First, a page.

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FCW : October 2015
The Navy is trying to get a handle on its cyberthreat exposure. But without a running tally of IT systems and the origins of their components, network operators don’t know what’s on or off and what’s vulnerable or secure. Navy officials want to build on the momentum of the yearlong Task Force Cyber Awakening to drive a lasting, secure cyber posture at the service. And so in September, the chief of naval operations established the Navy Cyber- security Division, a 40-person office responsible for evaluating big cyber- security investments and ensuring that policy requirements are met. Troy Johnson leads the new cyber division. He spent 22 years as a cryptol- ogist and information operations plan- ner in the Navy and played an integral role in the cyber task force. Vice Adm. Ted Branch, deputy chief of naval operations for informa- tion dominance, said one of the chief tasks for the new division’s leaders will need to “make sure that they have the requirements right at the front end so we can bake in some of the cyberse- curity, as opposed to having it bolted on like we have done up until now.” The task force was a deep dive into Navy establishes permanent cyber division NASA-patented technologies are now being offered to startups for free 1,200 Trending the cybersecurity postures of the ser- vice’s many components, from the Naval Sea Systems Command to the Space and Naval Warfare Systems Command. It set priorities for boost- ing resiliency and led the Navy to real- locate approximately $300 million in its fiscal 2016 budget to help address cyber vulnerabilities. The task force came at “a time of need,” Branch said during an Oct. 1 press briefing. “We had a lot going on without a lot of focus and pursuit of our 2013 incursion.” Branch was referring to a breach attributed to Iranian hackers of the Navy Marine Corps Intranet, the ser- vice’s massive internal computer net- work. A months-long operation known as Operation Rolling Tide drove the hackers off the unclassified portion of NMCI and has become a blue- print for the Navy’s cybersecurity operations. Task Force Cyber Awakening ini- tially focused on the transport layer of Navy networks, where the 2013 breach had occurred, Branch said. Drawing on modeling done by experts at Johns Hopkins University, the task force ranked and prioritized vulnerabilities on Navy networks and then suggested remedies. Officials later broadened the scope of the assessments to include weapons and facility systems. The systems commands that con- tribute the building blocks of Navy net- works need to mature, Branch said. “The expertise that needs to be resi- dent in systems commands for design and engineering frankly isn’t there yet, certainly not in the capacity that we need it to be,” he added. — Sean Lyngaas October 2015 FCW.COM 3 FCW CALENDAR Cloud and mobile EPA’s Harrell Watkins, DHS’ Robert Palmer and GSA’s Stan Kaczmarczyk will speak at Washington Technology’s Cloud and Mobility Industry Day. Falls Church, Va. http://is.gd/WT_cloud Acquisition ACT-IAC will host a discussion on “Overcoming the Challenges of Acquiring Agile Digital Services in Government,” with acquisition experts from 18F, DHS and U.S. Digital Service. Washington, D.C. http://is.gd/FCW_agile_acquisition 11/10 11/5 Public safety IT DOD’s Joseph Wassel and U.S . Marshals Service’s Karl Mathias are among the speakers at AFCEA Bethesda’s panel on trends in law enforcement and public safety IT. Bethesda, Md. http://is.gd/FCW_law_IT 11/19 NAVY.MIL “The expertise that needs to be resident in systems commands for design and engineering frankly isn’t there yet.” — VICE ADM. TED BRANCH, NAVY 1015fcw_003-009.indd 3 10/14/15 12:55 PM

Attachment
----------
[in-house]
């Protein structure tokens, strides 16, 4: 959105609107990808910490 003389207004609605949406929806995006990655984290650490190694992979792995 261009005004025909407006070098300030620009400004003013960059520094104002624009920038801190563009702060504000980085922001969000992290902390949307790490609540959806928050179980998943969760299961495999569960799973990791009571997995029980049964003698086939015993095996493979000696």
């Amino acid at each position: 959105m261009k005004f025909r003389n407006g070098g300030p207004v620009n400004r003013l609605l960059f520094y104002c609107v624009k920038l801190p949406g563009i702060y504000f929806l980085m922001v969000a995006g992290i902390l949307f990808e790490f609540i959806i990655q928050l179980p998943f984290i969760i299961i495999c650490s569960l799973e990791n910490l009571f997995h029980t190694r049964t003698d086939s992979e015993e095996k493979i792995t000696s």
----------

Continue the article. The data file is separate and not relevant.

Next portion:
September 30, 2015
November and December 2015